National Safety Council President & CEO Lorraine Martin on April 2 issued the following call to business leaders across the country to take aggressive action to ensure employee safety from COVID-19. In a survey conducted this week, over 70% of NSC member companies indicated they have employees still reporting to work, unable to work remotely. Many of these employees are in critical roles and crucial to supporting the functioning of our society.
“In partnership with our employees, we as leaders must be vigilant as we grapple with a workplace safety issue we’ve never seen and face the challenge of protecting those on the front lines. In occupational safety, the onus to protect workers from all hazards, all the time, falls to employers, full stop. In this time of global crisis, we need to understand the critical responsibility we have to our workforce.
“First, business leaders cannot forget that the everyday risks their employees face easily can be compounded by the pandemic. Many companies are operating with skeleton crews, which could lead to worker fatigue – an issue that impacts more than 90% of employees. Some employees will need proper training on new equipment and operations, so issues like distraction and complacency are important to address. Business leaders must understand that added stress can lead to spikes in substance use disorders, and 75% of businesses have been directly impacted by opioid misuse under usual conditions. Caring about employees’ physical and mental wellbeing are paramount.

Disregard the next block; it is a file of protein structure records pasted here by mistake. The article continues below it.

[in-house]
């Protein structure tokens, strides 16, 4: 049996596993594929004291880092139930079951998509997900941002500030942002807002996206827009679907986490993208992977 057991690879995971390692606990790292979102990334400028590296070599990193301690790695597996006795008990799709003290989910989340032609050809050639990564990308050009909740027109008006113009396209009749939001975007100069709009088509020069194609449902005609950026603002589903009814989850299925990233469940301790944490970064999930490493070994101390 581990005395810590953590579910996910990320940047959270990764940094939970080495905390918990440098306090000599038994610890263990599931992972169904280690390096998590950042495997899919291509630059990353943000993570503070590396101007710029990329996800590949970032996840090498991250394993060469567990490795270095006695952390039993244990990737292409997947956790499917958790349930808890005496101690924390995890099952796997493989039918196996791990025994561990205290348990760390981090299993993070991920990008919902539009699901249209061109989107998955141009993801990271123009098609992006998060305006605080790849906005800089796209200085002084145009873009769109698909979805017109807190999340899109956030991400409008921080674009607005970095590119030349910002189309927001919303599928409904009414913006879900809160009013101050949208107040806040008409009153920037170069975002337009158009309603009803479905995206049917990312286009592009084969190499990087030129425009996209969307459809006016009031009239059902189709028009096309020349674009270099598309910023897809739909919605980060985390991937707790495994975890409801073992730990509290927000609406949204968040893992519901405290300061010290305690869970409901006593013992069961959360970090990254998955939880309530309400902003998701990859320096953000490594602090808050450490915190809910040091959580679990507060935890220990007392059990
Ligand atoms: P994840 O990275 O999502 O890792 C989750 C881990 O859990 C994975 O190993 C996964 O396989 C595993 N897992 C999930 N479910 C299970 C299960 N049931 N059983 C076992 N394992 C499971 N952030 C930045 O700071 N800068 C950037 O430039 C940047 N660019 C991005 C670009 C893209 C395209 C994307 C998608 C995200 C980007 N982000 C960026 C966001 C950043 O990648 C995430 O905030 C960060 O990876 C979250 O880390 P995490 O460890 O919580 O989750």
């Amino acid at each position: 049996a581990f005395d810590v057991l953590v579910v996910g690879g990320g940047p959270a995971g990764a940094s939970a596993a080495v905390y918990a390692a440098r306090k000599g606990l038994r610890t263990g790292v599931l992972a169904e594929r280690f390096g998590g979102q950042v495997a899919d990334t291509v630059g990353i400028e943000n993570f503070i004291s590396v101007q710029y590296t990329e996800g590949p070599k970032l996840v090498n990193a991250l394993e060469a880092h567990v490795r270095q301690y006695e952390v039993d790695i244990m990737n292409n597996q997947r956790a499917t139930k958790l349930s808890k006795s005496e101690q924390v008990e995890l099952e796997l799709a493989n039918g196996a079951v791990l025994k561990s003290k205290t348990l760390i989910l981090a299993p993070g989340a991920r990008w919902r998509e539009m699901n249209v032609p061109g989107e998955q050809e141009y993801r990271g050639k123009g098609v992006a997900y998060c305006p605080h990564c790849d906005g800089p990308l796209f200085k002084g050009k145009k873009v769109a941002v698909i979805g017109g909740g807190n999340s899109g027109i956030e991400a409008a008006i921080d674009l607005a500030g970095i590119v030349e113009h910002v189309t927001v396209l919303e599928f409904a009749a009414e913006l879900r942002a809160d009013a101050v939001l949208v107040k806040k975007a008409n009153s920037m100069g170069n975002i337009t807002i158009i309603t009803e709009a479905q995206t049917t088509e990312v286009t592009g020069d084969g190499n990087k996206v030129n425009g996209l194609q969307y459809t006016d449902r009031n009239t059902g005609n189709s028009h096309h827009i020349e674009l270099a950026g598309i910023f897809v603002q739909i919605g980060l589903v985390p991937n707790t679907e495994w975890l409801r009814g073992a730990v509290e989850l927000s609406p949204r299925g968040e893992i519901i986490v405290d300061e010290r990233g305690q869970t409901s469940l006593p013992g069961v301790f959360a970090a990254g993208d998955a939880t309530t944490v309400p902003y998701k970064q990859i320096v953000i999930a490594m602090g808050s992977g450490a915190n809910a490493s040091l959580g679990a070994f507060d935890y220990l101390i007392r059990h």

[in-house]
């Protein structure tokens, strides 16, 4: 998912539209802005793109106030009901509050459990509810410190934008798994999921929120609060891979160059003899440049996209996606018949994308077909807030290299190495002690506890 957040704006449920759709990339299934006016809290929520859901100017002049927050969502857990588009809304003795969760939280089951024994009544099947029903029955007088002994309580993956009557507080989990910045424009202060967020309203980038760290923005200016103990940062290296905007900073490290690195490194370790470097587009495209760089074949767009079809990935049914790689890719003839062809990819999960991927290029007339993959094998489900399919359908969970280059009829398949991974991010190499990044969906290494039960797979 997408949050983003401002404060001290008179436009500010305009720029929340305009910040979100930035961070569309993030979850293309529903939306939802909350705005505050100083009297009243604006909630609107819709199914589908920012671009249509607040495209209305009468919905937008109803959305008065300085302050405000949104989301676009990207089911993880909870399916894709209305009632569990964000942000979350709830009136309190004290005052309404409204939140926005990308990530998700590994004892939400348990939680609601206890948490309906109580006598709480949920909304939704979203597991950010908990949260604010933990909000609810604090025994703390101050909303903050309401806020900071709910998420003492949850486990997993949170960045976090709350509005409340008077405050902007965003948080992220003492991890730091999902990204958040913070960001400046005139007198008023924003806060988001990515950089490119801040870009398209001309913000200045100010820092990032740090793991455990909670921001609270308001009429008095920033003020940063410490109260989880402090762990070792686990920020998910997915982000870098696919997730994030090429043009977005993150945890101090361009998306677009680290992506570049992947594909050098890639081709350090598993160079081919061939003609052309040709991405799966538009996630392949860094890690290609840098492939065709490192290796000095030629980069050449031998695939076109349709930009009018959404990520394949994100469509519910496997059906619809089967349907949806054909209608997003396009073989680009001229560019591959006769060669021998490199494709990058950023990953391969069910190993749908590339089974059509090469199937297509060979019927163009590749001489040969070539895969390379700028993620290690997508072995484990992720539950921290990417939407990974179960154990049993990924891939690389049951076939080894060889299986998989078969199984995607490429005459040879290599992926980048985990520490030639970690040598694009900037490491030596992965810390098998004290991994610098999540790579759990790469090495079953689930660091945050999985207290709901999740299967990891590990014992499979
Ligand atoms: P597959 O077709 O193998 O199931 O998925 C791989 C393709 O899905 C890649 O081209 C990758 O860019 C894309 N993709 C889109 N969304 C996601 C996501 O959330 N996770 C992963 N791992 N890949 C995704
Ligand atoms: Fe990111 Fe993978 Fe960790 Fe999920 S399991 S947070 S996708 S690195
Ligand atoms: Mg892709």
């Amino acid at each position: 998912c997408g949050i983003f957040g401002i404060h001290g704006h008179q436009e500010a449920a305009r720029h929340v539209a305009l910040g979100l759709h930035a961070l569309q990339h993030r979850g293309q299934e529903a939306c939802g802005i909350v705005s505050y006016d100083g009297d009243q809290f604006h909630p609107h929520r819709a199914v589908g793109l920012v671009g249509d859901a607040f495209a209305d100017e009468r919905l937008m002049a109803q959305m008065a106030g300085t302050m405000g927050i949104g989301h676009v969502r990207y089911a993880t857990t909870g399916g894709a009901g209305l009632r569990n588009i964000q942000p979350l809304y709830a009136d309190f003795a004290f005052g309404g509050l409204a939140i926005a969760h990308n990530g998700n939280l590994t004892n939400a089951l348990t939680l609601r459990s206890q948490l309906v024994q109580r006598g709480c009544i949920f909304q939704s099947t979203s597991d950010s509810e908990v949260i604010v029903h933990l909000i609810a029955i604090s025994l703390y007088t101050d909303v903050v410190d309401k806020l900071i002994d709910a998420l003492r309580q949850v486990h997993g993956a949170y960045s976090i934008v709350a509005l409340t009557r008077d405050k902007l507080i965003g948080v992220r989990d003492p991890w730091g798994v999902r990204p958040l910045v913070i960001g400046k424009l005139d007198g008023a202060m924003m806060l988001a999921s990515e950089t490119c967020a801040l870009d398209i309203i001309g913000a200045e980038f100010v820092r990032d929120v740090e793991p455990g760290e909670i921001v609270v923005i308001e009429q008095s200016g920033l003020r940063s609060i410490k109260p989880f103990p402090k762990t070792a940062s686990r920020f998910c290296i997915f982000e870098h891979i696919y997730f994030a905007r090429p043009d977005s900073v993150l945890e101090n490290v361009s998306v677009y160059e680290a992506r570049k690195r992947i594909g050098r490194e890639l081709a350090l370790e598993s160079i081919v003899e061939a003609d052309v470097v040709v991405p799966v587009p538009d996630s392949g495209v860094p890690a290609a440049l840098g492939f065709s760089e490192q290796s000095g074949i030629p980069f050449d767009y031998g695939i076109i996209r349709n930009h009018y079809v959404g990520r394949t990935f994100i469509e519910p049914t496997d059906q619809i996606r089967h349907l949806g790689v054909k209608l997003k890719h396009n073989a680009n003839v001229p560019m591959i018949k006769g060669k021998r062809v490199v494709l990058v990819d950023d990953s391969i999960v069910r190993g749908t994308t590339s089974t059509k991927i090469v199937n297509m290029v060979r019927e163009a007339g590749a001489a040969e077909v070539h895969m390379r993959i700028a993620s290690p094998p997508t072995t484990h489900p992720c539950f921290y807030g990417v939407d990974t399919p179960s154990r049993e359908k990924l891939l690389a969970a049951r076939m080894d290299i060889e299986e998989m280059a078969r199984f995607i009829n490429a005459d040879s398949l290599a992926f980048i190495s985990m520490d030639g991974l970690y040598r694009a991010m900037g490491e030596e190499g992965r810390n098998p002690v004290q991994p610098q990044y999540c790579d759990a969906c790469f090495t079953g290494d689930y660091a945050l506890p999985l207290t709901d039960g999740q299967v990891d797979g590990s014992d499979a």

“Next, ensure your workers reporting to job sites practice the federal government’s directives for hygiene. Provide disinfectant so workers can clean high-touch surfaces every two hours. Make sure they can practice physical distancing recommendations and follow CDC workplace guidelines. We not only need healthy workers today, but we will need a healthy workforce when it comes time to return to usual work environments and routines. Preventative measures today are critical, including following CDC guidance for disinfecting and cleaning buildings and facilities after an employee tests positive for COVID-19. The guidance includes closing off areas used by the sick person, opening windows and doors and waiting 24 hours after the sick employee leaves the facility to start cleaning and disinfecting, if feasible.
“Finally, we need to acknowledge and applaud those companies for shifting manufacturing lines to support the production of new equipment to join the fight. We also encourage business leaders in all industries who are able to donate Personal Protective Equipment (PPE) to our front line workers, which would assist in addressing a well-documented shortage. Our healthcare workers are in the direst need, but our workers in manufacturing, construction, grocery stores, delivery services and transportation need protection, too. Companies can visit donateppe.org to identify donation drives and to donate based on the needs of local areas.
“We all must take care of our employees. They are our greatest asset and they deserve protection, now more than ever.”